What is upper endoscopy?
Upper endoscopy is a procedure that allows Dr. Sinha to look at the lining of the upper gastrointestinal tract. The upper gastrointestinal tract includes the esophagus, the stomach, and the duodenum (the first portion of the small intestine). A thin, flexible tube called an endoscope is used to view the upper digestive tract. For your safety and comfort, a board- certified anesthesiologist will also be present during the upper endoscopy.
Why is an upper endoscopy done?
Dr. Sinha may recommend an upper endoscopy for several reasons including:
- Upper abdominal pain
- Difficulty swallowing
- Longstanding, nausea, vomiting, or diarrhea
- History of ulcers or growths
- Heartburn or acid reflux
- Black bowel movements or vomiting blood
- Abnormal results from other tests of the digestive tract
How do I prepare for an upper endoscopy?
Hunterdon Digestive Health Specialists will give you specific instructions about what to do before the test. Instructions will include when to stop eating or drinking (usually nothing by mouth after midnight) and instructions about how to take your usual medications. You might have to stop some medicines up to a week before the test.
What happens during an upper endoscopy?
Dr. Sinha will put a thin, flexible tube called an endoscope into your mouth and down into your esophagus, stomach, and duodenum. The endoscope has a camera and light on the end which allows her to view images on a video monitor.
Dr. Sinha may also do a test called a biopsy during the upper endoscopy. A biopsy involves taking a small sample of tissue from the lining of the digestive tract. You will not feel this. Then the tissue is examined under a microscope.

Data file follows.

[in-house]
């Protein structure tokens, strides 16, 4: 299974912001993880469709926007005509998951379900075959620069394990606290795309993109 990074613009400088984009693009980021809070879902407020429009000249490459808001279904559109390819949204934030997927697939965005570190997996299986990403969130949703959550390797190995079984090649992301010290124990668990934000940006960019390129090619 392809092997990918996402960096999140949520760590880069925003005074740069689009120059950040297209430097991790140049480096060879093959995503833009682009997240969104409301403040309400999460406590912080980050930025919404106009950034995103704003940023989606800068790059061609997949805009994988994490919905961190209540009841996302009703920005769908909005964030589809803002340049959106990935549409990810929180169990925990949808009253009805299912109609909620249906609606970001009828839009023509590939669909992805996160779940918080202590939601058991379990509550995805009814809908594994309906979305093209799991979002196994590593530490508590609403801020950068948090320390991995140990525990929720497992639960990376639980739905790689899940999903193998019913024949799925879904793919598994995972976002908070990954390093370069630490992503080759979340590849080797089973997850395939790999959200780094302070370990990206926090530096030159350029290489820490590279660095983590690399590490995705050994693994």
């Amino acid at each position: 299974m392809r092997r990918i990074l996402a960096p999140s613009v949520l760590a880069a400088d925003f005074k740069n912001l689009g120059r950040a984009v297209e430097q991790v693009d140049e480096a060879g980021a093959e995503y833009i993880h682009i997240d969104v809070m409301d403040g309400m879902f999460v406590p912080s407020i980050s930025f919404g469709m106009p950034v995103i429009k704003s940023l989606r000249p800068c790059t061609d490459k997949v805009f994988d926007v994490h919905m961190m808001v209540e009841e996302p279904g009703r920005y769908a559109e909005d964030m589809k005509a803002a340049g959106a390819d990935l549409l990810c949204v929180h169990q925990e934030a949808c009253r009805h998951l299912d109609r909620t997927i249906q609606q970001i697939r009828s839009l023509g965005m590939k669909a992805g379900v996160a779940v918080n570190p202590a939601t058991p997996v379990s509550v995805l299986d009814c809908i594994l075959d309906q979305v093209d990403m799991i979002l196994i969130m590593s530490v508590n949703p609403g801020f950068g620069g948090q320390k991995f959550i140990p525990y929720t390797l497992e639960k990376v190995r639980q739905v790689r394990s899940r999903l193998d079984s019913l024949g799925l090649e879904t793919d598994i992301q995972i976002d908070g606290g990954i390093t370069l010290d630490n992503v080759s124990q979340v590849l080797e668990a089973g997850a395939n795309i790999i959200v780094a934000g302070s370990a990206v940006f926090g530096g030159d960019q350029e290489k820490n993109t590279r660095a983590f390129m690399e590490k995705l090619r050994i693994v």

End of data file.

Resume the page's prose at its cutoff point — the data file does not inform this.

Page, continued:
In addition, Dr. Sinha may treat problems during the procedure. For instance, she may stop a bleed, remove a growth, or widen a narrow area of the esophagus.
Will I be awake during an upper endoscopy?
There are 2 types of sedation that can be used during an upper endoscopy.
1) Conscious Sedation or
2) MAC Anesthesia
Conscious sedation involves a gastroenterologist administering a combination of medications through an IV to make you sleepy (a sedative) and to block pain (an anesthetic). The sedation could take up to a few hours to wear off after the procedure. An anesthesiologist is NOT required to administer conscious sedation. While Dr. Sinha is trained and experienced in conscious sedation, for your maximal safety and comfort, Dr. Sinha only uses MAC anesthesia during all endoscopy procedures.
MAC Anesthesia involves an anesthesiologist guiding the sedation, while Dr. Sinha is performing the procedure. The anesthesiologist can tailor your medications based on your medical condition and personal needs. With MAC anesthesia, you will be put to sleep and will be unconscious however, you will be able to breathe on your own. MAC anesthesia gives the advantage of a much quicker recovery and less risk of adverse effects (e.g nausea, vomiting, excessive drowsiness) than conscious sedation.
What happens after an upper endoscopy?
After an upper endoscopy, you will be watched for 1 to 2 hours until the medicines wear off. You will need someone to accompany you home. Driving right after an upper endoscopy is not recommended. Most people can drive and go back to work the next day.
What are the possible adverse effects of upper endoscopy?
Some people experience bloating after the procedure. However, complications from upper endoscopy are rare. Possible complications include:
- Reaction to medications
- Food from the stomach getting into the lungs
- Getting a tear or hole in the lining of your upper gastrointestinal tract
For more information on upper endoscopy, please call Hunterdon Digestive Health Specialists at 908-788-8200.